Future-proofing switching infrastructure is another important consideration in preparing for the deployment of Wi-Fi 6 wireless access points (APs). Examples include the ability to scale, easily upgrade existing switches, and the flexibility to modify, reconfigure, and repurpose existing hardware. These capabilities, if properly considered, can help protect investment and extend the useful life of customer infrastructure.
This is important because companies and organizations are refreshing their Wi-Fi networks every three years to keep up with changing Wi-Fi standards and equipment, as well as a significant increase of devices per user. However, the lifecycle of a switch averages closer to 5-7 years for commercial enterprises, and up to 7-10 years in the education market. This means customers will have to determine how capable their switch purchases are of supporting both current and future Wi-Fi networks.
More specifically, newly purchased switches will likely need to support at least one refresh cycle, if not more, as more users and devices access the network. It is worth noting that our partners working with higher education institutions are planning for 5-8 devices per student, with the knowledge that this number is a moving target and likely to keep increasing. Moreover, faster devices are leveraging the latest Wi-Fi standards, while the demand for UHD and 4K video streaming continues to increase.
Clearly, future-proofing your switches is essential. There are multiple approaches to achieving this. You take out your crystal ball and try to predict what you’ll need for the next several years. Some vendors approach this with a chassis-based solution. What does this look like? Well, it means a big chassis with multiple open slots to increase capacity as requirements evolve. Unfortunately, this approach requires a big upfront investment for a large chassis – with (potential) capacity that won’t be used for years – yet will draw a lot of power or cooling.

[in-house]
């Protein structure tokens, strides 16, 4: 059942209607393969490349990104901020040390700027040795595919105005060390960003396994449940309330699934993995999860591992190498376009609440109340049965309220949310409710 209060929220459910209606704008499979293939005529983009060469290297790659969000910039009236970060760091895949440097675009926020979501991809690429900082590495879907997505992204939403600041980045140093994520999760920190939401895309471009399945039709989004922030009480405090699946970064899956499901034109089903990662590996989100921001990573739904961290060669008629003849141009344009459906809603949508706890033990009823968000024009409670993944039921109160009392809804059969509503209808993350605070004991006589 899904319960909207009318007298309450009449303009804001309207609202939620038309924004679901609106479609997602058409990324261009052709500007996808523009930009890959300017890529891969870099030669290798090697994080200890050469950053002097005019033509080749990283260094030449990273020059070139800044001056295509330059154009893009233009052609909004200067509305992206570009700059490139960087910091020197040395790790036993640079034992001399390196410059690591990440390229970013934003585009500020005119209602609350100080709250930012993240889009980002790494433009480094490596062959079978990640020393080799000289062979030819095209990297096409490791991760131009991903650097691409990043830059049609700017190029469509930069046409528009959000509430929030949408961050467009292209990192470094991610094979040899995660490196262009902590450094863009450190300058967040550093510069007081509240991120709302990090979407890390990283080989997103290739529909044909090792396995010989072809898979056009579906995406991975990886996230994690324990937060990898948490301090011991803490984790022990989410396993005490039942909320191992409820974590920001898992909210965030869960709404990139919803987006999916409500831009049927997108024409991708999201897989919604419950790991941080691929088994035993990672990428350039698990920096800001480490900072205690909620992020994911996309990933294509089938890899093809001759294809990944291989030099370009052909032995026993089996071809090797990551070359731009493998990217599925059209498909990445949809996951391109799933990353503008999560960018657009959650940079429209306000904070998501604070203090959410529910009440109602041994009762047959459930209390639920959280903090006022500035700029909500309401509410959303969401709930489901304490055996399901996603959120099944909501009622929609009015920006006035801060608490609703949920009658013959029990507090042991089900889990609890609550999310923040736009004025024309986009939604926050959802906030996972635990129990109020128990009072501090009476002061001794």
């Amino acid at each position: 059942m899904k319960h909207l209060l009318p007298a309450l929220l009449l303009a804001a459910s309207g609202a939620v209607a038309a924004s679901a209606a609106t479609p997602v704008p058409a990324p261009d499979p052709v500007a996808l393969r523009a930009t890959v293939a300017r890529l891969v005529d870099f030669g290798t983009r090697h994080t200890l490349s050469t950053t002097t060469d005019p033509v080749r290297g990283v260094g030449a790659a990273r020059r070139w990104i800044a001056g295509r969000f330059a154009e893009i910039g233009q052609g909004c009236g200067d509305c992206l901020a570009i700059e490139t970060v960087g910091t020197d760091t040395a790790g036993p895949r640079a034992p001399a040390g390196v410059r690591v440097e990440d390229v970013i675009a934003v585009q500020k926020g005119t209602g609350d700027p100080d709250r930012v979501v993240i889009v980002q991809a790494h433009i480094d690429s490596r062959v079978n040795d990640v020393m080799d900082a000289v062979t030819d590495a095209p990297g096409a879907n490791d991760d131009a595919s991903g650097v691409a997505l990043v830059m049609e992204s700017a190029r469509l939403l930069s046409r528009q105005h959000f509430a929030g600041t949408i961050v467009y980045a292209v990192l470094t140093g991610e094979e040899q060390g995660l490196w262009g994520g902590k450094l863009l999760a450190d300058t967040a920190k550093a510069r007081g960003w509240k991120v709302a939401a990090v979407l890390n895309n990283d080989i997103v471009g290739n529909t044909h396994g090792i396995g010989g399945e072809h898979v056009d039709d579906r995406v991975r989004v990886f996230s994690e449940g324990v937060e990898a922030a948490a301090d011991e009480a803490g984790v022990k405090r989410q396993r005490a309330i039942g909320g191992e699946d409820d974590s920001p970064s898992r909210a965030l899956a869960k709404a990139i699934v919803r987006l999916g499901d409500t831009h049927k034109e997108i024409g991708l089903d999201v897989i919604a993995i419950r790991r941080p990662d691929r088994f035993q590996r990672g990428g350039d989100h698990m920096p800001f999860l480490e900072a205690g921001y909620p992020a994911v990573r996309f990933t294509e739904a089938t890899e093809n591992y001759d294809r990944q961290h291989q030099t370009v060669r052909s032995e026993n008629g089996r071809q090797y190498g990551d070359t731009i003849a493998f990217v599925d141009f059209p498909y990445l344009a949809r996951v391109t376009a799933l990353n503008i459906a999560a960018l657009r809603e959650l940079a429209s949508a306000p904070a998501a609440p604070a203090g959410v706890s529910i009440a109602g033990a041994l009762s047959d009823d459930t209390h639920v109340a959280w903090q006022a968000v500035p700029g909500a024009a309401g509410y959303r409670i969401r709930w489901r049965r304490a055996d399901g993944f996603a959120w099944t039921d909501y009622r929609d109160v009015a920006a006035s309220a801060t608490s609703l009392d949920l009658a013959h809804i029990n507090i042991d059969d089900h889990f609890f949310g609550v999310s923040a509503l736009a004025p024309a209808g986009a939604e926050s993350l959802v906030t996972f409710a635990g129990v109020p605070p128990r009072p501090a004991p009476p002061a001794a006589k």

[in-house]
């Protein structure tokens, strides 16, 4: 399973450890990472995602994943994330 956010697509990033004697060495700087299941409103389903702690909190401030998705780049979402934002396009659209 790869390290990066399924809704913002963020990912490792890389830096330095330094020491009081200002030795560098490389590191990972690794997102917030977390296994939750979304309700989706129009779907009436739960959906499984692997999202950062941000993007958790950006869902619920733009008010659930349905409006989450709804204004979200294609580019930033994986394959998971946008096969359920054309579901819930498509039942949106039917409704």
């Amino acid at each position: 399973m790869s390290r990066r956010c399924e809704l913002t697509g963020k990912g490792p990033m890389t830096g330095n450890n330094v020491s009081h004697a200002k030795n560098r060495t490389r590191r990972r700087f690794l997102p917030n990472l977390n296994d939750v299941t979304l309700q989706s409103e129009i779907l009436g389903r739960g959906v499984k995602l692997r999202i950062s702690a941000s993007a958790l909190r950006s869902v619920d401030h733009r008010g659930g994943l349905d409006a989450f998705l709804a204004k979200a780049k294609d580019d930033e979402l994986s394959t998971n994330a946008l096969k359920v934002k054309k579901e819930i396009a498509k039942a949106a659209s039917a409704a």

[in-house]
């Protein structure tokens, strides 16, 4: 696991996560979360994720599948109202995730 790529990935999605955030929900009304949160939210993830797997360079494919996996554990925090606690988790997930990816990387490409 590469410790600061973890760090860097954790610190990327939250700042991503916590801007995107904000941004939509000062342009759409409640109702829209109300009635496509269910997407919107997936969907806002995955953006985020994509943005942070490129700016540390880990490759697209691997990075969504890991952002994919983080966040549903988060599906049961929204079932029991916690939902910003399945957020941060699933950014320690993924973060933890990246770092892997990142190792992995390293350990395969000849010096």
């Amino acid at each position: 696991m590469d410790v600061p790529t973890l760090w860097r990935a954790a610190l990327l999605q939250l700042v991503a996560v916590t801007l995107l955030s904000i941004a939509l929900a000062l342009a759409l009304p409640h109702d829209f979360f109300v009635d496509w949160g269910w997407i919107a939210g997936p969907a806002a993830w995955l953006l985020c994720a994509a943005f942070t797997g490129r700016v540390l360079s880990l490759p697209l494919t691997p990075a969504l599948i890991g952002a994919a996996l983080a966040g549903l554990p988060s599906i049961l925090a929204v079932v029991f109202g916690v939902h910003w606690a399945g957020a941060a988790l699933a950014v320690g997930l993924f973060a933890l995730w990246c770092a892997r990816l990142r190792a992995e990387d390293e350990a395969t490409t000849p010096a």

Another approach is to rip and replace equipment as needed, or more precisely, replace existing infrastructure with new switches that support faster uplink speeds. This is sometimes referred to as a forklift upgrade. Alternatively, customers can install a flexible and scalable switching network that can be easily upgraded without having to be replaced. To future-proof the upgrade process, we recommend looking for features such as the ability to scale and easily add switches to existing infrastructure – without increasing management touch points or increasing network complexity. Other considerations include the ability to easily upgrade existing switches with faster uplinks, with the option to add advanced layer three features and extensible architecture such as OpenFlow for software-defined networks.
Ruckus Networks offers numerous features that future-proof our switches by making them flexible, scalable and upgradable. On our entry-level switches, the base model comes with one-gigabit uplinks. These uplinks can be upgraded to 10 gigabits with a simple software license. Most of our competitors would force you to throw out their switches with the one-gigabit uplinks and replace them to get 10 gigabits, but not Ruckus.
In contrast, all Ruckus access switches have the capability to upgrade their uplinks. Moreover, our mid-range switch has swappable modules with 1, 10 or 40 GbE ports, while our high-end access switch can be upgraded from 40 GbE to 100 GbE with a simple CLI command. Our switches scale to 12 per stack and up to 36 switches with Campus Fabric. All access switches connected to the Campus Fabric inherit the advanced features of the fabric controller, thereby automatically upgrading their capabilities.
Ruckus also supports OpenFlow hybrid port mode that allows customers to use traditional network protocols or SDN OpenFlow over the same ports. With these and other features, we allow customers to extend the life of their switches: to expand the scale and grow their networks as required without having to rip and replace.